ONLINE: Shikha Sharma wows with stamina and effortless Kathak in Vidha Lal’s Sankalp ep. 9

Shikha Sharma (pic: http://www.shikhasharma.in)
 

After seeing the performances of young dancers from various other cities over the past two months, Vidha Lal’s Sankalp returned to Delhi to feature the capital’s Shikha Sharma. Over nine episodes now, Vidha has presented young Kathak performers groomed by hard-working gurus from across the country, giving them visibility and an honorarium in these times of no income for the arts. Supported by sponsors Nupur Academy LA, AIPA, OrganiKrishi and Harbilight Productions, Sankalp: The Journey Shall Continue has introduced me to gurus, styles and dancers whom I would otherwise never have discovered. I am presenting my impressions of the Sankalp performances at Vidha’s invitation.

Shikha is a disciple of Rani Khanam, among the well-known representatives of the Lucknow gharana today. Rani ji has distinguished herself by her sensitive Sufi interpretative choreographies and is famous for bringing that element of Ganga-Jamuni tehzeeb to this dance form, which originated in temples and flourished in the Mughal courts. I was hence looking forward to seeing her shishya’s solo.

Shikha performing on 27 September (screengrab)

This episode started with Nupur Academy LA’s Prachi Dixit ji stating correctly that if her disciples and her friends wake up at 7.30 in the morning in LA to watch Sankalp, it is to the credit of all the youngsters who are following, pursuing and supporting Indian arts. Introducing Shikha, Guru Rani Khanam said that Shikha is a very dedicated and focused learner and that it takes an equal exchange between guru and shishya to maintain the teaching and learning process.

Shikha appeared on the platform with a pleasant presence in very bright colours and started with pure nritta in vilambit laya in teen taal. She presented thaat aamad and paran aamad, upaj and footwork. She made the shloka ‘yatho hasta tatho drishti’ true in her dance as her eyes very expressively followed her hands, adding bhava to her rhythmic nritta.


In the second part, she presented teen taal in drut laya, presenting tihais, tez aamad, footwork and chakkars. Again, a very neat presentation with very exact footwork. In fact, some of the patterns she followed were very pleasant. These presentations were marked by a lot of grace backed by a surprising amount of stamina and body control. Shikha took a sam seated and generally used seated positions liberally, but her kneeling and rising was smooth and effortless, an area in which many classical dancers betray their low core strength or lack of fitness. Also, her hand movements were consistent, smooth, complete and ended on a flourish each time.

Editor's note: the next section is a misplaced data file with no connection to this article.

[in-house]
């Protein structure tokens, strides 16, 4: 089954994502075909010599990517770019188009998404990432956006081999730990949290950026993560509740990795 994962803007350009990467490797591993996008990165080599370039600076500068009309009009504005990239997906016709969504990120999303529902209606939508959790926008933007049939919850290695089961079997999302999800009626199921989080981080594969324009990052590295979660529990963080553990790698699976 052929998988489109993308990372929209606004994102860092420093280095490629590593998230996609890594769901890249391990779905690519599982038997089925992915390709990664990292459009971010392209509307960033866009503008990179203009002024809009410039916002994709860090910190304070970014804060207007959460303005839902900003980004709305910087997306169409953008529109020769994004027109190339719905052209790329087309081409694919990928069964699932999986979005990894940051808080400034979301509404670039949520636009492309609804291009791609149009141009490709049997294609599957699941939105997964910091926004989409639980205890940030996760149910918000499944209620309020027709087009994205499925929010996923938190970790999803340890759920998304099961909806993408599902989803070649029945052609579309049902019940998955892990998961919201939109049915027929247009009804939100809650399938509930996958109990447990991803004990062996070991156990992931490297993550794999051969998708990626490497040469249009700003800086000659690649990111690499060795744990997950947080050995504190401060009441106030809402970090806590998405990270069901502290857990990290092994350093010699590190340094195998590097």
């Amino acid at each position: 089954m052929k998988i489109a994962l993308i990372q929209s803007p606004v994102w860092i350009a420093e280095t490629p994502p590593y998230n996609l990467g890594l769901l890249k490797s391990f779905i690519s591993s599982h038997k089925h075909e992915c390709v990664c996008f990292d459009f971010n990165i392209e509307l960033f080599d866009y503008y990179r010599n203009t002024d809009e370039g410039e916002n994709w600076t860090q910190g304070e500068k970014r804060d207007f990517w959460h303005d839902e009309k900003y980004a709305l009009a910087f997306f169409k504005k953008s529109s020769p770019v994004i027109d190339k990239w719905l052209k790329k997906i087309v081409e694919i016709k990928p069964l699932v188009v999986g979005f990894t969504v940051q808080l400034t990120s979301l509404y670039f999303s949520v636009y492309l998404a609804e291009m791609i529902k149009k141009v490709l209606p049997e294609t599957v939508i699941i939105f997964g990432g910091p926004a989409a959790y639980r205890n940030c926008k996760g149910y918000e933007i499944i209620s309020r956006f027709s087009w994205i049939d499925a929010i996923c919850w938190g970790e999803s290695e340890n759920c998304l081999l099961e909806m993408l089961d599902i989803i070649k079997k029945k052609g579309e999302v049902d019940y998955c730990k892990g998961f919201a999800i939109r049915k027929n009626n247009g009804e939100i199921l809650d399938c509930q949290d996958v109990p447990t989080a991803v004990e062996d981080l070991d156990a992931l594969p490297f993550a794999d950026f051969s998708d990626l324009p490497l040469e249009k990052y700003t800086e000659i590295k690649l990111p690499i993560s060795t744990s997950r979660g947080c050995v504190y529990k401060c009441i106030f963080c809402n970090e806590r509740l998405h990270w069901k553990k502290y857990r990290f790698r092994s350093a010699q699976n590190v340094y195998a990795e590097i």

Finally, Shikha presented a bhava piece, ‘Ae Ri Sakhi’, which was true to her guru’s tradition of presenting Sufi compositions. As the nayika carries the matki to the river for fetching water, a bird hops on to her shoulder to give the message of her piya. It was a very aesthetically presented excerpt. Collecting flowers, she makes a toran, asking around if anybody has seen her piya. Even the act of parting and combing her hair and braiding them was done keeping in mind the minute detailing. Finally, it was the embrace and surrender to her piya. The chakkars during the composition were done with a lot of pace, and the coverage of the area available was very intelligently. Again, a performance where the exuberance, energy, precision and stamina of a young dancer was visible and enthralling. On tabla were Shakeel Ahmed Khan and Amaan Ali Khan, on vocals Shuheb Hasan and on pakhawaj, Salman Warsi.

Shikha did credit to her guru’s training and tradition with this performance. You can watch it here: https://www.facebook.com/VidhaLalKathak/videos/953789638457784

Also, all previous episodes of Sankalp are available on Vidha’s YouTube channel as well. Please watch if you haven’t already – these young artists deserve your attention!

Comments

  1. Awesome....she is a fabulous dancer and a
    Great teacher too

    ReplyDelete
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